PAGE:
Most studies show that ED occurrence varies with race.[3],[4],[47],[48],[50] The prevalence of moderate-to-severe ED is approximately 22% for all races (21.9% Whites, 24.4% African-Americans, and 19.9% Hispanics).[50] Differences in lifestyle, diabetes, hypertension, education, and socioeconomic and relationship status are factors that affect the probability of severe ED.[50] One study shows that Hispanic men are twice as likely to complain about ED when compared to Caucasian patients, and African-American rates of outpatient ED-related visits are 3–5-fold higher than those of Hispanics or Caucasians.[51] Studies also show that Caucasian patients and those with private insurance were associated with a higher probability to be PP recipients.[52] Across the series analyzed in this review, five studies[25],[29],[39],[42],[44] reported race as one of the demographic variables. Of a total of 1902 patients who underwent PP surgery [Figure 1], 79.4% were Whites (n = 1511), 14.5% were African-Americans (n = 276), 3.4% were Hispanics (n = 65), and 2.7% were other races (n = 51).
Figure 1: Penile prosthesis by race.

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ED may be caused by multiple underlying conditions [Figure 2]. Across the analyzed series, the lack of standardization in reporting medical conditions and the fact that multiple diseases may be affecting a single patient make the identification of a primary cause of ED difficult. The most commonly described comorbidities across these series were diabetes mellitus and vascular diseases.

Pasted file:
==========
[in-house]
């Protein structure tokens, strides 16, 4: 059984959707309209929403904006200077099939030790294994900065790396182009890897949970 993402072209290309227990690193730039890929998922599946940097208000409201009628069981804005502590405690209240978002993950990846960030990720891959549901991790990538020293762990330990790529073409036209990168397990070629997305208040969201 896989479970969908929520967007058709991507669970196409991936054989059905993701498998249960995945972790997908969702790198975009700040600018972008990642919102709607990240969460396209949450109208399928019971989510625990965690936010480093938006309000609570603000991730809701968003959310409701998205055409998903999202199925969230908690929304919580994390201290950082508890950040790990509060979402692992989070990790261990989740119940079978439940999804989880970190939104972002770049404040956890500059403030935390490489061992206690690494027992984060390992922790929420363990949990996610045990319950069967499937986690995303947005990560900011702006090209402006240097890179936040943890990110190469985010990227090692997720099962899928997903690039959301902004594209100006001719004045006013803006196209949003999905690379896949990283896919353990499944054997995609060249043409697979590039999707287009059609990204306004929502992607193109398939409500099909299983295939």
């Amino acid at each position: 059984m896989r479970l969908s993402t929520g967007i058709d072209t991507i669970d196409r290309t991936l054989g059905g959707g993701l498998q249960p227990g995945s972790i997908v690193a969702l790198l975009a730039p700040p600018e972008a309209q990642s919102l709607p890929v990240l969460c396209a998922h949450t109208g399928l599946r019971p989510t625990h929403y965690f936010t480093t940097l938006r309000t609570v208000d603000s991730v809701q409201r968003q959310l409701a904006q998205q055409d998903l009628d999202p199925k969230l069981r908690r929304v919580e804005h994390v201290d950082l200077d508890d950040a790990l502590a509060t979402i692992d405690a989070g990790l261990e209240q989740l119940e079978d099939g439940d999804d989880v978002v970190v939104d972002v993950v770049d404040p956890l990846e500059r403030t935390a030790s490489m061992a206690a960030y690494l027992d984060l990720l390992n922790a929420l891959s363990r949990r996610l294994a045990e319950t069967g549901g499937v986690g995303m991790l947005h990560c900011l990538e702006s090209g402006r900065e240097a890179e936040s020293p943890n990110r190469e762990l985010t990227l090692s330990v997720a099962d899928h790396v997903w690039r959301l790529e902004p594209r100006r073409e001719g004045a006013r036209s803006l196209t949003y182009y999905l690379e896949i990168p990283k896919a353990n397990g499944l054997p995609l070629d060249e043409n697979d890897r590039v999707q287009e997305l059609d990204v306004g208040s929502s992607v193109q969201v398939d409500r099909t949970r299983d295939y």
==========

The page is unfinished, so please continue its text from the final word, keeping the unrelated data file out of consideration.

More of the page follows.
Figure 2: Cause of erectile dysfunction.

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Diabetes mellitus

Diabetes is one of the most common comorbidities affecting patients who undergo PP. The pathophysiology of diabetes-induced ED is multifactorial. Mechanisms include an excess of free radicals, damage to the nitric oxide (NO)-producing endothelium, neuropathic and myogenic damage, and even impaired protein function.[53] Selvin et al.[4] showed that the prevalence of ED in diabetic patients is roughly 50%. Moreover, of the 27 selected articles in this review, 26[20],[21],[22],[23],[24],[25],[26],[27],[28],[29],[30],[31],[32],[34],[35],[36],[37],[38],[39],[40],[41],[42],[43],[44],[45],[46] described patients with diabetes mellitus who underwent PP placement. The mean incidence of diabetes was 26.3% (range: 12.7%–45.3%).

Vascular causes

Erectile dysfunction and vascular disease are well known to share a common pathophysiology, through endothelial dysfunction.[54] It has also been established that ED is closely associated with cardiovascular disease.[55] In the medical literature, vascular conditions affecting erectile function encompass a variety of diseases, from cardiovascular disease, hypertension, and cavernosal arterial insufficiency to intrinsic corporovenous occlusive insufficiency. There is no standardization in reporting vascular conditions throughout the ED literature. Nevertheless, vascular etiologies are the most common pathologies identified in patients undergoing PP surgery. In modern series, vascular disease represents the main cause of ED in 35.8% of patients (mean: 11.0%–61.3%).

Surgical causes

Pelvic surgeries, especially radical prostatectomy, have been historically considered as one of the most common causes of ED.[56] The proposed mechanism has been direct vascular trauma and neurologic damage to the plexus that provides innervation to the corporas.[56] Improvements in surgical technique, with the preservation of neurovascular bundles to the penis, have improved the outcomes in terms of erectile function.[57] Furthermore, the use of robotic techniques claims a modest improvement in outcomes with regard to ED.[58] Modern series estimates that approximately 33.8% of patients undergoing PP placement also underwent some forms of pelvic surgery (23.6% radical prostatectomy and 10.2% other pelvic surgeries).